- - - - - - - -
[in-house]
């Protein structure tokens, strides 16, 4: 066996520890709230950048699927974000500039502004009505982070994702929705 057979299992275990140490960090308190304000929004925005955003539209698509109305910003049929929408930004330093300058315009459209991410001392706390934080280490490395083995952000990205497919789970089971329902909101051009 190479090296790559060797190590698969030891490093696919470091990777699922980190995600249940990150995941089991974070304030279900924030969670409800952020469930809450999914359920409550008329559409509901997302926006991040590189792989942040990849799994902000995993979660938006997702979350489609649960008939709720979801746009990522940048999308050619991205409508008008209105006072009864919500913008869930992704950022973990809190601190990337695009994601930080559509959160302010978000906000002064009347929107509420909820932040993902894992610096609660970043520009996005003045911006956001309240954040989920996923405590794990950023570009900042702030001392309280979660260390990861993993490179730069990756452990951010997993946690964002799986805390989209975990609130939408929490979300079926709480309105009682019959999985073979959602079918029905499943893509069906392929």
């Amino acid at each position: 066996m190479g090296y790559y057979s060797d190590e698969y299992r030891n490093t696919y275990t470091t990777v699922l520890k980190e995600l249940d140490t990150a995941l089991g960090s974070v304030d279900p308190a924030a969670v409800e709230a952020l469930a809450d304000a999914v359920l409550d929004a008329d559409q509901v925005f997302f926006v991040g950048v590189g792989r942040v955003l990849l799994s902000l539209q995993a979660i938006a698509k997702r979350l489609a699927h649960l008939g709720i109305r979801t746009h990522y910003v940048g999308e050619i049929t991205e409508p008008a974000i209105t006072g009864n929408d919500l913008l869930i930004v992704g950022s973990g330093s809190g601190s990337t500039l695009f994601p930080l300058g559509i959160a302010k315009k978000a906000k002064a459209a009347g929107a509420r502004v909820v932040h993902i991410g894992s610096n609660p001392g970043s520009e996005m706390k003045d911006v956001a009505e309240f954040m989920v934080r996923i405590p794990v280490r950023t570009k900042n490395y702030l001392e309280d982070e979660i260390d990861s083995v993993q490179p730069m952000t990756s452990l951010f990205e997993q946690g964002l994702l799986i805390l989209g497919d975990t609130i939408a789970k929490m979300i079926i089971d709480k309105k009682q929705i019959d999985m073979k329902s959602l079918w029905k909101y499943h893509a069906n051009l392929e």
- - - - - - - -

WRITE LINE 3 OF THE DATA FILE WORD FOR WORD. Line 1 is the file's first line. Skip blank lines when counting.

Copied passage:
């Amino acid at each position: 066996m190479g090296y790559y057979s060797d190590e698969y299992r030891n490093t696919y275990t470091t990777v699922l520890k980190e995600l249940d140490t990150a995941l089991g960090s974070v304030d279900p308190a924030a969670v409800e709230a952020l469930a809450d304000a999914v359920l409550d929004a008329d559409q509901v925005f997302f926006v991040g950048v590189g792989r942040v955003l990849l799994s902000l539209q995993a979660i938006a698509k997702r979350l489609a699927h649960l008939g709720i109305r979801t746009h990522y910003v940048g999308e050619i049929t991205e409508p008008a974000i209105t006072g009864n929408d919500l913008l869930i930004v992704g950022s973990g330093s809190g601190s990337t500039l695009f994601p930080l300058g559509i959160a302010k315009k978000a906000k002064a459209a009347g929107a509420r502004v909820v932040h993902i991410g894992s610096n609660p001392g970043s520009e996005m706390k003045d911006v956001a009505e309240f954040m989920v934080r996923i405590p794990v280490r950023t570009k900042n490395y702030l001392e309280d982070e979660i260390d990861s083995v993993q490179p730069m952000t990756s452990l951010f990205e997993q946690g964002l994702l799986i805390l989209g497919d975990t609130i939408a789970k929490m979300i079926i089971d709480k309105k009682q929705i019959d999985m073979k329902s959602l079918w029905k909101y499943h893509a069906n051009l392929e």